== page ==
My tired brain tried to make sense of this statement. “Leave?”
“Yes, I decided to go to Boston College. I don’t have a reason to stay in New York anymore.”
This was news to me. “Well, good luck, Win. Have a fantastic time in Boston.”
“Was I supposed to consult you?” he asked. “You certainly never consulted me about anything.”
“Be honest, Anya.”
“What would you have said if I had told you I was going to ask your father to work for me?” I asked.
“You’ll never know,” he said.
“I do! You would have told me not to do it.”
“Of course I would have. I would have told Gable Arsley not to work with my father, and I don’t even like him.”
I can’t say why, but I grabbed his hand. “What things of yours do I have?”
“You have some of my clothes and my winter coat and I think your sister might have one of my hats, but Natty can keep that. I left my copy of To Kill a Mockingbird in your room, and I might like to read it again someday. But mainly I need my slate back for college. It’s under your bed, I think.”
“There’s no need for you to stop by. I can put the stuff in a box. I’ll bring it to work, and your dad can take it to you.”
“If that’s what you want.”
“I think it would be easier. I’m not Scarlet. I don’t crave pointless, dramatic scenes.”
“As you like, Anya.”
“You’re always so polite. It’s irritating.”
“And you always keep everything inside. We’re a terrible match, really.”
I crossed my arms and turned away from him. I was angry. I wasn’t certain why I was angry, but I was. If I hadn’t been so tired, I feel quite sure I would have been better able to keep my emotions in check.
“Why did you even come to the launch party for the club if you weren’t going to at least try to forgive me?”
“I was trying, Anya. I wanted to see if I could get past it.”
“It turns out I can’t.”
“You can.” I didn’t think anyone could see us, but I wouldn’t have cared anyway. I threw my arms around him. I pushed him into the side of the balcony and pressed my lips against his. It only took me a couple of seconds to notice that he was not, in fact, kissing me back.
“I can’t,” he repeated.
“So that’s it. You don’t love me anymore?”
For a moment, he didn’t reply. He shook his head. “Not enough to get past this, I guess. I don’t love you that much.”
To restate: He had loved me, just not enough.
I couldn’t argue with that, but I tried to anyway. “You’re going to regret this,” I said. “The club is going to be a huge success, and you’re going to regret that you didn’t stand by me. Because if you love someone, you love them all the way. You love them even when they make mistakes. That’s what I think.”
“I’m meant to love you, no matter how you act, no matter what you do? I couldn’t respect myself if I felt that way.”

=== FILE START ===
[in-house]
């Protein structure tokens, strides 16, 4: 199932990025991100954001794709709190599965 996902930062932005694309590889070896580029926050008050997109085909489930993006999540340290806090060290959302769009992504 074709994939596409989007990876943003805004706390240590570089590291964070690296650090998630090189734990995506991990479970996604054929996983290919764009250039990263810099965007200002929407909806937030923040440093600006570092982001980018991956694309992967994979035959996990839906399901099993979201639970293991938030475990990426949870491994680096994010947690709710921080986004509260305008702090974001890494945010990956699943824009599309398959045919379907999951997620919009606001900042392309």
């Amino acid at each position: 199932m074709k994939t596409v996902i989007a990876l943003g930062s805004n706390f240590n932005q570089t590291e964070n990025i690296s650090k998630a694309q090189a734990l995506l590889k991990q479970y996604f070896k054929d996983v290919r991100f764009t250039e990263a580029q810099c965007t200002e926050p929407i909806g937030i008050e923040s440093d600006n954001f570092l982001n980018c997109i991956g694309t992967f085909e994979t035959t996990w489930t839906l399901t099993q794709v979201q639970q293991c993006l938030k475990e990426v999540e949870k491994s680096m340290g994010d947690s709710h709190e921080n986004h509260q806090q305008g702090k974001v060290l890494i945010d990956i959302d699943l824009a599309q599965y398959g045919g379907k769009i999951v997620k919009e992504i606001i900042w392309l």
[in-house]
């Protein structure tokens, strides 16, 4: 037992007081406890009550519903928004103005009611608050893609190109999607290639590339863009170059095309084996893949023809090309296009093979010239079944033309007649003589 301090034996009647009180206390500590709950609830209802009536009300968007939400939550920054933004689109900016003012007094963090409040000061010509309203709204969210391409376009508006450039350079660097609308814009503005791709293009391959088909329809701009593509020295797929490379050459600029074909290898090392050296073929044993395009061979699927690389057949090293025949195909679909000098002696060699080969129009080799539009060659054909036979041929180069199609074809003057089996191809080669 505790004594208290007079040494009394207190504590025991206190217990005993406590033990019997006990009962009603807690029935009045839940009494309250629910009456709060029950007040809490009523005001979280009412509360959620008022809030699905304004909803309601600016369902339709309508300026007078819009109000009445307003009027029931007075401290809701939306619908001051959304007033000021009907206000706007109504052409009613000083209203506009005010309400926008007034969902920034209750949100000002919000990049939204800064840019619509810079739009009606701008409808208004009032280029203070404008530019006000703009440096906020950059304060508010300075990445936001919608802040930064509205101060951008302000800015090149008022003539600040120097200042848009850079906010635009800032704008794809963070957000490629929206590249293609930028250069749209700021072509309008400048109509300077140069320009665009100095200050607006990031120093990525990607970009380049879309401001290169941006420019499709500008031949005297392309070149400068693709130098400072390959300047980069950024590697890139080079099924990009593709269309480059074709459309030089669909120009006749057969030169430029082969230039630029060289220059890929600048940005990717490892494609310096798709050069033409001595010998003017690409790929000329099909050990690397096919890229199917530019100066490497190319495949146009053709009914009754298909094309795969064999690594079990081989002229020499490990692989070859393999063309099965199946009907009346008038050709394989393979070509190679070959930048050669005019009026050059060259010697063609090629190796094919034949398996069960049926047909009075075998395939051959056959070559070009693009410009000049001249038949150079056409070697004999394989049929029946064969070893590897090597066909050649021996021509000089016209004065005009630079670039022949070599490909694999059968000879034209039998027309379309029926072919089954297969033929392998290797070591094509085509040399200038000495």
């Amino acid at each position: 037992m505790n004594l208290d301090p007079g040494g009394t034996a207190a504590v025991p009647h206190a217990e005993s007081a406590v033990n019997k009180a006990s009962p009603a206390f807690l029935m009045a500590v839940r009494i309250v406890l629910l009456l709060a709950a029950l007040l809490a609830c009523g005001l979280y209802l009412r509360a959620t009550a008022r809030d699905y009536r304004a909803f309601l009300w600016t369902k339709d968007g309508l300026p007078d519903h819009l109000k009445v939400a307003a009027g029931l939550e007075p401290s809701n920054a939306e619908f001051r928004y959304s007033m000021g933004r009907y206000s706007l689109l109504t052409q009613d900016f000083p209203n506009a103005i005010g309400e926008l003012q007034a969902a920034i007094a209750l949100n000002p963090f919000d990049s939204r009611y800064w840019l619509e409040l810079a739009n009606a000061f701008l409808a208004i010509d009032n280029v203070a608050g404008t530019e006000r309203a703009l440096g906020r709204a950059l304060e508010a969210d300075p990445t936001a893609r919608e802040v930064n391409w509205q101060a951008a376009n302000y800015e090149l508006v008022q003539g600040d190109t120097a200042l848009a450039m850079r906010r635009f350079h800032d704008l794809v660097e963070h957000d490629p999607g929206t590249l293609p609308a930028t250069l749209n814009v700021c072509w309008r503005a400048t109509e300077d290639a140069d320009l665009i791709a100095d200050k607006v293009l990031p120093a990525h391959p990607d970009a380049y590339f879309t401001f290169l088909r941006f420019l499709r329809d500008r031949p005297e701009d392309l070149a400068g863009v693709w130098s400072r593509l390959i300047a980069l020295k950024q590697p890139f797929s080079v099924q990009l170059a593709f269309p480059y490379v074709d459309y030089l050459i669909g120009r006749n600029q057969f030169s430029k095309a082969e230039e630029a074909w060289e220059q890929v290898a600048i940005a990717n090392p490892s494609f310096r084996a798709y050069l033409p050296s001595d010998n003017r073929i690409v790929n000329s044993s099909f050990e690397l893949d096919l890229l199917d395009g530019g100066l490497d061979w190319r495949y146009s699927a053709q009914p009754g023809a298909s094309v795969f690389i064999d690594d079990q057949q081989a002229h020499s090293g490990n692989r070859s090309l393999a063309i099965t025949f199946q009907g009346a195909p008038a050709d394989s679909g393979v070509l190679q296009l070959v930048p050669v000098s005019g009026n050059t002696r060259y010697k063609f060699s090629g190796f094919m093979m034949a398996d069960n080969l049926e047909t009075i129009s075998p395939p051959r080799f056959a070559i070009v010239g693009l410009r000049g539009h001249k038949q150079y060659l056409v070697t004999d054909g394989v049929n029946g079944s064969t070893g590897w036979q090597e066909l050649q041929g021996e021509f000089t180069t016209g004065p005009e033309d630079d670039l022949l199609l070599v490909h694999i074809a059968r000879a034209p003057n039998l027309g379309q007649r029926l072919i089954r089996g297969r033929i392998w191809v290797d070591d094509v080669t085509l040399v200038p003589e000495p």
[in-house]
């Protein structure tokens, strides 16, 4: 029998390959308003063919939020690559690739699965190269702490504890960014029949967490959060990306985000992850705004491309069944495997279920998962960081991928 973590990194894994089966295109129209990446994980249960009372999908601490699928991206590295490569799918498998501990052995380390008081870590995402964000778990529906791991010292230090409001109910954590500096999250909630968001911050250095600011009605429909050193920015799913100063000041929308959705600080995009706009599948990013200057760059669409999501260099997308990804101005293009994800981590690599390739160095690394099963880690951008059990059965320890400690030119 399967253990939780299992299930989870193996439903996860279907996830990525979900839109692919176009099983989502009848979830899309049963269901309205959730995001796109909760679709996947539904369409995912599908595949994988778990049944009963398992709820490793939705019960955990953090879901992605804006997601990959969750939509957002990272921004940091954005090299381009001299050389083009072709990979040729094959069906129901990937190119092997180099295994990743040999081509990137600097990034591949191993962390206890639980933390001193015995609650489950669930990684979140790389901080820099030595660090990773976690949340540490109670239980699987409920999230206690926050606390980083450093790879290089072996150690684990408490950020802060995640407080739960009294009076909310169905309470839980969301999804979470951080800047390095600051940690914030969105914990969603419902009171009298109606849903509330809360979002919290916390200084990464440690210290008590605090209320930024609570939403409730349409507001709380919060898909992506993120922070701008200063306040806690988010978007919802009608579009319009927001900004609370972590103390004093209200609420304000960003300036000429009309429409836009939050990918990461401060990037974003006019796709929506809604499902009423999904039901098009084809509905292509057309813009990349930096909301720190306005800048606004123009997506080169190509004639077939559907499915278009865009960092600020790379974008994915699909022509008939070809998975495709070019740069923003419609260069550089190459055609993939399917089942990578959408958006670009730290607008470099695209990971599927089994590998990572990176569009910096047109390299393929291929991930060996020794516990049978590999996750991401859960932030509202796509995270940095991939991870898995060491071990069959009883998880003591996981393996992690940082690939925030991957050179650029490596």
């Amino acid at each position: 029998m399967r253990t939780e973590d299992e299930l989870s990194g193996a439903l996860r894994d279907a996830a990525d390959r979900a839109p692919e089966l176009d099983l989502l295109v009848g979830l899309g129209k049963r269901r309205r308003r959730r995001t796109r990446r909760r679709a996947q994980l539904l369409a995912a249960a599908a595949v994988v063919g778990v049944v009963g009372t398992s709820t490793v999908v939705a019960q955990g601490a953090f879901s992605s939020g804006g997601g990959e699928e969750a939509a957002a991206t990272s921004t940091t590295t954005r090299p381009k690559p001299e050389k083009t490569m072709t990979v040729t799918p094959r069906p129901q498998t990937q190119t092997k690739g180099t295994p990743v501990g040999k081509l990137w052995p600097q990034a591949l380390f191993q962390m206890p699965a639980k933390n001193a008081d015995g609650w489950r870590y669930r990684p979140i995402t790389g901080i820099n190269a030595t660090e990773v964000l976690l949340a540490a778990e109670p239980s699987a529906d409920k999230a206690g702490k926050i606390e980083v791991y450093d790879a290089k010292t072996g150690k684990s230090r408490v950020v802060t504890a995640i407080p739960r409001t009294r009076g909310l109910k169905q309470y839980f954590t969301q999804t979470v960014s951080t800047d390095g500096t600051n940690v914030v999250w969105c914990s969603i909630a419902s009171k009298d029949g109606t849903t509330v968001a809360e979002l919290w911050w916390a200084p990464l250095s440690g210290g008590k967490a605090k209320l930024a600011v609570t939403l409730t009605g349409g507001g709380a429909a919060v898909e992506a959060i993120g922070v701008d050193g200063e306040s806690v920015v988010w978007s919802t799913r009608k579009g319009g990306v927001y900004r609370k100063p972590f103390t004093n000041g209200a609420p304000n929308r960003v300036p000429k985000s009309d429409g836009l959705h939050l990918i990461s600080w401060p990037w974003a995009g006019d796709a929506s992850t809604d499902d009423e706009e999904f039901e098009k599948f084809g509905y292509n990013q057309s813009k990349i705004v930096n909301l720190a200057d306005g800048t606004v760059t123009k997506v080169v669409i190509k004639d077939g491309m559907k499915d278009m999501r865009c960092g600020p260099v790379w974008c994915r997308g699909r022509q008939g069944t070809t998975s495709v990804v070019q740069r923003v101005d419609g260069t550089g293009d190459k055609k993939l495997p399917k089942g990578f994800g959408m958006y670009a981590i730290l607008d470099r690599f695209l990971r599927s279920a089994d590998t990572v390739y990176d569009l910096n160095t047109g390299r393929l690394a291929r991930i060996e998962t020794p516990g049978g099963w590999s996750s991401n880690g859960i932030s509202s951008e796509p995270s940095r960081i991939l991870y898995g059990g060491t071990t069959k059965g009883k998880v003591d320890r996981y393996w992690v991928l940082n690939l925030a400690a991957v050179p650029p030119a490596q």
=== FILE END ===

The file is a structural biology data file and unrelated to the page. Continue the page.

He was probably right.
I was tired of defending myself and of trying to convince him to see things from my point of view. I looked at Win’s shoulder, which was less than six inches from my face. It would be so easy to let my neck drop and ease my head into that cozy space between his shoulder and his chin, which seemed designed specifically for me. It would be easy to tell him the club and the business with his father were terrible mistakes and to beg him to take me back. For a second I closed my eyes and tried to imagine what my future would look like if Win were in it. I see a house somewhere outside the city—Win has a collection of antique records, and maybe I learn to cook a dish besides macaroni and frozen peas. I see our wedding—it’s on a beach and he’s wearing a blue seersucker suit and our rings are white gold. I see a dark-haired baby—I call him Leonyd after my father, if it’s a boy, and Alexa, after Win’s sister, if it’s a girl. I see everything and it is so very lovely.
It would be so easy, but I would hate myself. I had a chance to build something, and in the process, to do what my father had never been able to do. I couldn’t let that go, even for this boy. He, alone, was not enough.
So I held my tired neck erect and kept my eyes fixed forward. He was going, and I would let him.
From the balcony, I heard the baby start to cry. My former schoolmates took Felix’s tears as a sign that the party was over. Through the glass door, I watched them as they filed out. I don’t know why, but I tried to make a joke. “Looks like the worst prom ever,” I said. “Maybe the second worst if you count junior year.” I lightly touched Win’s thigh where my cousin had shot him at the worst prom ever. For a second he looked like he might laugh, but then he repositioned his leg so that my hand was no longer on it.